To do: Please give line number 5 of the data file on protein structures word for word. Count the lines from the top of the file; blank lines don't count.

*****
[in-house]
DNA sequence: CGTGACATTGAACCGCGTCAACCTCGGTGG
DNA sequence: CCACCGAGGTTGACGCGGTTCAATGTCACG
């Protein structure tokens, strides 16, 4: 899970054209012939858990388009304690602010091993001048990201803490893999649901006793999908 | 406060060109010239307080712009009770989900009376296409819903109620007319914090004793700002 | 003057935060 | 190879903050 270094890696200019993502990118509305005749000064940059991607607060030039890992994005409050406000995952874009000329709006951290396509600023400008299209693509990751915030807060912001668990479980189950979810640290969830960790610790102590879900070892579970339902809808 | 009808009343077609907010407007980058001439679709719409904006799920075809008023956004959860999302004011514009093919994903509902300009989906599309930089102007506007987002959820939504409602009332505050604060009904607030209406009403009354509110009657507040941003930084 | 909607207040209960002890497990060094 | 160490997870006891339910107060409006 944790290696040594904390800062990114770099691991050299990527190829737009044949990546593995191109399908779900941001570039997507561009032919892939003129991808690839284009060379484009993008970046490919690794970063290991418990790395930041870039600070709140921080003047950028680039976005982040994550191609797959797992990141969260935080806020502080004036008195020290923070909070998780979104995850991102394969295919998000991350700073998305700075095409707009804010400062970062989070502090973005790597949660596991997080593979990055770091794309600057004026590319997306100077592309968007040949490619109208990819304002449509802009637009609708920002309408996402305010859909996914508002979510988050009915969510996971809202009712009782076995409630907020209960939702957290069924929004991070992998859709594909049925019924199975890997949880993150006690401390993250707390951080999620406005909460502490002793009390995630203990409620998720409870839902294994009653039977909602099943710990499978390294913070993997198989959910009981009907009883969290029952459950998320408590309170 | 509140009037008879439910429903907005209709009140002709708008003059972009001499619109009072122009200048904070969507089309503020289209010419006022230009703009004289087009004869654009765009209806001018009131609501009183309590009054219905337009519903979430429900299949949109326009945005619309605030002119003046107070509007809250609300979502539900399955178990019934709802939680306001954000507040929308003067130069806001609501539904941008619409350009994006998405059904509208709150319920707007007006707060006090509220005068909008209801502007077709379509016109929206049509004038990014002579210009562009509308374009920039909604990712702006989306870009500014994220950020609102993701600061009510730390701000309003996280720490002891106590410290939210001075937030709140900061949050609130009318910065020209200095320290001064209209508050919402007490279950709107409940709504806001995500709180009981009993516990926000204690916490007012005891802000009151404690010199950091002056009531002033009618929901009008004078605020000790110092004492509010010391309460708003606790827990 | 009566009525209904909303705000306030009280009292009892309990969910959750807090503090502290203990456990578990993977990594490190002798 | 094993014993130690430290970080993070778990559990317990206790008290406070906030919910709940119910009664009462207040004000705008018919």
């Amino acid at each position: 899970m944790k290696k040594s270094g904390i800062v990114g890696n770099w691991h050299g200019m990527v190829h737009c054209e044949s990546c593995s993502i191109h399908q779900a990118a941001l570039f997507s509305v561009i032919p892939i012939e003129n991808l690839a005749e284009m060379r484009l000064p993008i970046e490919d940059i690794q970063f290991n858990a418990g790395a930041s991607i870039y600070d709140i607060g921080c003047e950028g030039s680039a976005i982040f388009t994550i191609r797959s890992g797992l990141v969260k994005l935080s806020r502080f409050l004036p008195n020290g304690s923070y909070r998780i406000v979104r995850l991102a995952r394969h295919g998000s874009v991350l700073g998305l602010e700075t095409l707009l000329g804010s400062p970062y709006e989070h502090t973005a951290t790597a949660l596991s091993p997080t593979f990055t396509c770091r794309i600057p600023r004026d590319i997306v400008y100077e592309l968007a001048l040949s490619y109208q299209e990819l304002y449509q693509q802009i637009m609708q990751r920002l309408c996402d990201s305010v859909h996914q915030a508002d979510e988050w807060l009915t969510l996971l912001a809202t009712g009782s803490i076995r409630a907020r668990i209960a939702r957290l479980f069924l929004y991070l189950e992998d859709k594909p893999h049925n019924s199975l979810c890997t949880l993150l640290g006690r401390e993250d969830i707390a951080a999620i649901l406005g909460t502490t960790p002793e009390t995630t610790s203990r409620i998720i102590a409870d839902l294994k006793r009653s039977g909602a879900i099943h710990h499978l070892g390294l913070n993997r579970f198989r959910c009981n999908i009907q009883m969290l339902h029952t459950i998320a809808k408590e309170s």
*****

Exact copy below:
């Amino acid at each position: 899970m944790k290696k040594s270094g904390i800062v990114g890696n770099w691991h050299g200019m990527v190829h737009c054209e044949s990546c593995s993502i191109h399908q779900a990118a941001l570039f997507s509305v561009i032919p892939i012939e003129n991808l690839a005749e284009m060379r484009l000064p993008i970046e490919d940059i690794q970063f290991n858990a418990g790395a930041s991607i870039y600070d709140i607060g921080c003047e950028g030039s680039a976005i982040f388009t994550i191609r797959s890992g797992l990141v969260k994005l935080s806020r502080f409050l004036p008195n020290g304690s923070y909070r998780i406000v979104r995850l991102a995952r394969h295919g998000s874009v991350l700073g998305l602010e700075t095409l707009l000329g804010s400062p970062y709006e989070h502090t973005a951290t790597a949660l596991s091993p997080t593979f990055t396509c770091r794309i600057p600023r004026d590319i997306v400008y100077e592309l968007a001048l040949s490619y109208q299209e990819l304002y449509q693509q802009i637009m609708q990751r920002l309408c996402d990201s305010v859909h996914q915030a508002d979510e988050w807060l009915t969510l996971l912001a809202t009712g009782s803490i076995r409630a907020r668990i209960a939702r957290l479980f069924l929004y991070l189950e992998d859709k594909p893999h049925n019924s199975l979810c890997t949880l993150l640290g006690r401390e993250d969830i707390a951080a999620i649901l406005g909460t502490t960790p002793e009390t995630t610790s203990r409620i998720i102590a409870d839902l294994k006793r009653s039977g909602a879900i099943h710990h499978l070892g390294l913070n993997r579970f198989r959910c009981n999908i009907q009883m969290l339902h029952t459950i998320a809808k408590e309170s």